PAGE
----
One "instruction set" processing embodiment using CPU 24 of FIG. 5 is provided in FIG. 6, which depicts a four stage processing pipeline. The pipeline comprises instruction decode, address generation, execution and finish instruction stages. Upon starting processing of an "instruction set" for which error detection is desired, 100 "Start," a set voting bit V control is received, 102 "Set Voting Bit V." The first instruction in the set is decoded, 104 "Instruction 1 Decode," and a compressed signature derived from the decoded instruction is contemporaneously collected in LFSR 1, 106 "Collect SIG. 1." In the next machine cycle, an address is generated 108 "Address Generation," simultaneous with which the fetching and decoding of a second instruction occurs, 110 "Instruction 2 Decode." The output of address generation 108 is collected contemporaneously in compressed form in LFSR 2, 112 "Collect SIG. 2," while the output of instruction 2 decode 110 is added to LFSR 1, 114 "Collect SIG. 1."
With the following machine cycle, a third stage is added to the pipeline wherein instruction one is executed, 116 "Execution," simultaneous with which address generation corresponding to the decoded second instruction occurs, 118 "Address Generation," along with fetching and decoding of a third instruction, 120 "Instruction 3 decode." The operational result from execution 116 is collected in LFSR 3 in compressed form, 122 "Collect SIG. 3," while the address generation 118 and instruction 3 decode 120 results are added in compressed form to LFSR 2 and LFSR 1, respectively, i.e., 124 "Collect SIG. 2" and 126 "Collect SIG. 1."
The last stage in the pipeline is to finish the respective instruction, 128 "Finish Instruction 1," which again occurs during the same machine cycle as the execution, address generation and instruction decoding of the second, third and fourth (not shown) instructions in the "instruction set". A signature based on the operational result from the second executed instruction, 130 "Execution," is collected in LFSR 3, 132 "Collect SIG. 3," after which instruction 2 processing is completed, 134 "Finish Instruction 2." The signature derived from the address generation associated with the third instruction, 136 "Address Generation" is collected in LFSR 2, 138 "Collect SIG. 2," while the signature based on the execution of the third instruction, 140 "Execution," is added to LFSR 3, 142 "Collect SIG. 3." Thereafter, instruction 3 processing is completed, 144 "Finish Instruction 3." To summarize, except for the finish instruction stage, a hardware signature is generated and collected (added) in one of the three LFSRs of the CPU in each stage of the pipelined process. Note, however, certain instructions to be executed do not require all four stages. In such a case, a corresponding signature will not be collected for any absent stage.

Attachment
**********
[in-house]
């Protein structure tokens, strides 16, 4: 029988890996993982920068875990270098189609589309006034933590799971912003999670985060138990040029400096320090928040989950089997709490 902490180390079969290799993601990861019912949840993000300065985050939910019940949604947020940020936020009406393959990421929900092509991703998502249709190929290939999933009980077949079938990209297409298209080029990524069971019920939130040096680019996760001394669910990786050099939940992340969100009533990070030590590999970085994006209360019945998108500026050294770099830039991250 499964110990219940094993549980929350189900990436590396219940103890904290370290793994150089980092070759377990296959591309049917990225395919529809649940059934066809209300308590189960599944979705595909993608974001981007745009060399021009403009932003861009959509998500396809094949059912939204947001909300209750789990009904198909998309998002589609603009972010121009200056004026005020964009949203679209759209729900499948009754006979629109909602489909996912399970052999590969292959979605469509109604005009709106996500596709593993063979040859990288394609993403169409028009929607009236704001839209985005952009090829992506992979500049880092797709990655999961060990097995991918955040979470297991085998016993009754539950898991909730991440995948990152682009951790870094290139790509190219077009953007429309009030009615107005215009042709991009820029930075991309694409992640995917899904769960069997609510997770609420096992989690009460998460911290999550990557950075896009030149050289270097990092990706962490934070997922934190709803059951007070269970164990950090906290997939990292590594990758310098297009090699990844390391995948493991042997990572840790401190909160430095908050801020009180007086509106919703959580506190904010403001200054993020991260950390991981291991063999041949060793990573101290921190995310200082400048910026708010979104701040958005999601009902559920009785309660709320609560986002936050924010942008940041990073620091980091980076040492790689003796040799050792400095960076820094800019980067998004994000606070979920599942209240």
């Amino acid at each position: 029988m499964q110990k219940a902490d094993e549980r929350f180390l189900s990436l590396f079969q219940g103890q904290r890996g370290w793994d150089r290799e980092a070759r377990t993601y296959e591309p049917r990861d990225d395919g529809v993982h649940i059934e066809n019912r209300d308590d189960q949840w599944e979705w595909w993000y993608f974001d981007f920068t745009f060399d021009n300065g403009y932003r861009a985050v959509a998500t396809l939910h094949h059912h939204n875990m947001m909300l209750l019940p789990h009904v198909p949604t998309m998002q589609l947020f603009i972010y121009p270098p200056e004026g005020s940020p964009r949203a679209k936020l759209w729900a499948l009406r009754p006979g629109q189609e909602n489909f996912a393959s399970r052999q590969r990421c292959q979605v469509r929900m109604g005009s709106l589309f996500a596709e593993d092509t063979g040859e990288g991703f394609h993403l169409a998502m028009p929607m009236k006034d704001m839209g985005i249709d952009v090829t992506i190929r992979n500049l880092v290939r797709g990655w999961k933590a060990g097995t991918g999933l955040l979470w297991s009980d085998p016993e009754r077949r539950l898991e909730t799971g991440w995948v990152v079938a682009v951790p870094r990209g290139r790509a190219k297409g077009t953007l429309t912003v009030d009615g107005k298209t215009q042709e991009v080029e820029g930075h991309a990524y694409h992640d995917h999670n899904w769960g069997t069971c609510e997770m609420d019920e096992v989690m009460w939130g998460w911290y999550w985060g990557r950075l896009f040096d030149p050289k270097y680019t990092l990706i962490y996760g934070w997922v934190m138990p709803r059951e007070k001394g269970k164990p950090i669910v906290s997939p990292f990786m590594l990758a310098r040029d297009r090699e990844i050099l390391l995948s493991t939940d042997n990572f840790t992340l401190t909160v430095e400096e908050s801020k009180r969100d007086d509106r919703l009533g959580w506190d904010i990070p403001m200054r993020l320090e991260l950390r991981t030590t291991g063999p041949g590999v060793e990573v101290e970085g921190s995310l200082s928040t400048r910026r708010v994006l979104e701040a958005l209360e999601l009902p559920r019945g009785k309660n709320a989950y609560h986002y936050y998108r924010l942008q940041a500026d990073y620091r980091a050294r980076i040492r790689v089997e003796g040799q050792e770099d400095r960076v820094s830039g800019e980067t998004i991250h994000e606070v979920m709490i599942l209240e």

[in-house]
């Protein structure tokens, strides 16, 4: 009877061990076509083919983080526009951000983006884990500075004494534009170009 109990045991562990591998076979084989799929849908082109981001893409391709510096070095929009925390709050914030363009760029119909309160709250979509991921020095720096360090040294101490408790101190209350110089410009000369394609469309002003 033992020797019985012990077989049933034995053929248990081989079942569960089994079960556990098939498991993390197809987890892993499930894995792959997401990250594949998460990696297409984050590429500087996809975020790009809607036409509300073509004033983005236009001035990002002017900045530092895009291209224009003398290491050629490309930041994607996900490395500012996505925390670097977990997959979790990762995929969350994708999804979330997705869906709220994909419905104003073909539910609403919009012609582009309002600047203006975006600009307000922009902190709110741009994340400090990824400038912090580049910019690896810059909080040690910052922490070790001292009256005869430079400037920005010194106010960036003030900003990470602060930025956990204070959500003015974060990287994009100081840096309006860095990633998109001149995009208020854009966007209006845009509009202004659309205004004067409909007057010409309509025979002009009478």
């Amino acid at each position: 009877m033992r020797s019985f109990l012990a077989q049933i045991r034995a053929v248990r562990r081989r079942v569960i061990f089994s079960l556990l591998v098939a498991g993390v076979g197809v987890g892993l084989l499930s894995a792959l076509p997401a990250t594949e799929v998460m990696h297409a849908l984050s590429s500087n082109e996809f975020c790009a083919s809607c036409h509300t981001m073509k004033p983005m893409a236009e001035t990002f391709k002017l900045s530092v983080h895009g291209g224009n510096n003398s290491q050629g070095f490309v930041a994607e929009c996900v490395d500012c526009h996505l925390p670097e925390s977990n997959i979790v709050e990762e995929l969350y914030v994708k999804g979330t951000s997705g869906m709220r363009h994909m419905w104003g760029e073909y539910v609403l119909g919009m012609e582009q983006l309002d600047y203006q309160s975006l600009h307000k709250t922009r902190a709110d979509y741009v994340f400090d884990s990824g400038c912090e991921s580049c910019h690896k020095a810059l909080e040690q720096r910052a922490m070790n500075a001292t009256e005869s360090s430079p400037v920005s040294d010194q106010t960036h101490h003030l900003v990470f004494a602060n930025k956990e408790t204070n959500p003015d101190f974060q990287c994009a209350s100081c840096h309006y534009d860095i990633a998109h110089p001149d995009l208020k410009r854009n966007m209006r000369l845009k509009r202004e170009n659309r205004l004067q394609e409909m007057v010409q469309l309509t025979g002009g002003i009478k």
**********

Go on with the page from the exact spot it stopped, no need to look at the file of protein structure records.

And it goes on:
At the end of program execution, and prior to the database commit point, a machine instruction check can be issued by the coordinating processing node for each slave processing system to send its current hardware signature (i.e., content of its one or more LFSRs) to the coordinating processing node for comparison (see FIG. 3). If the signatures fail to agree, then an error is identified and the instruction set manager aborts the program. It should be observed that this scheme performs only one vote per instruction set and consequently the amount of compression and communication necessary is reduced significantly in comparison with prior art error detection approaches which typically require the combination of all data results.
For clarity, it is assumed in the above-described embodiment that each processing node executes an instruction set according to a sequential order. In an advanced superscalar-type of processor, out-of-sequence execution is typically allowed. In such an environment, the signature collection mechanism will need to be modified. For example, a signature could be collected only at the decode and the finish stages since these two stages are normally performed in sequence. In such a case, the data produced by the address generation stage and the execution stage may be buffered according to the decode sequence and subsequent completion of instruction execution, signature collection could be performed.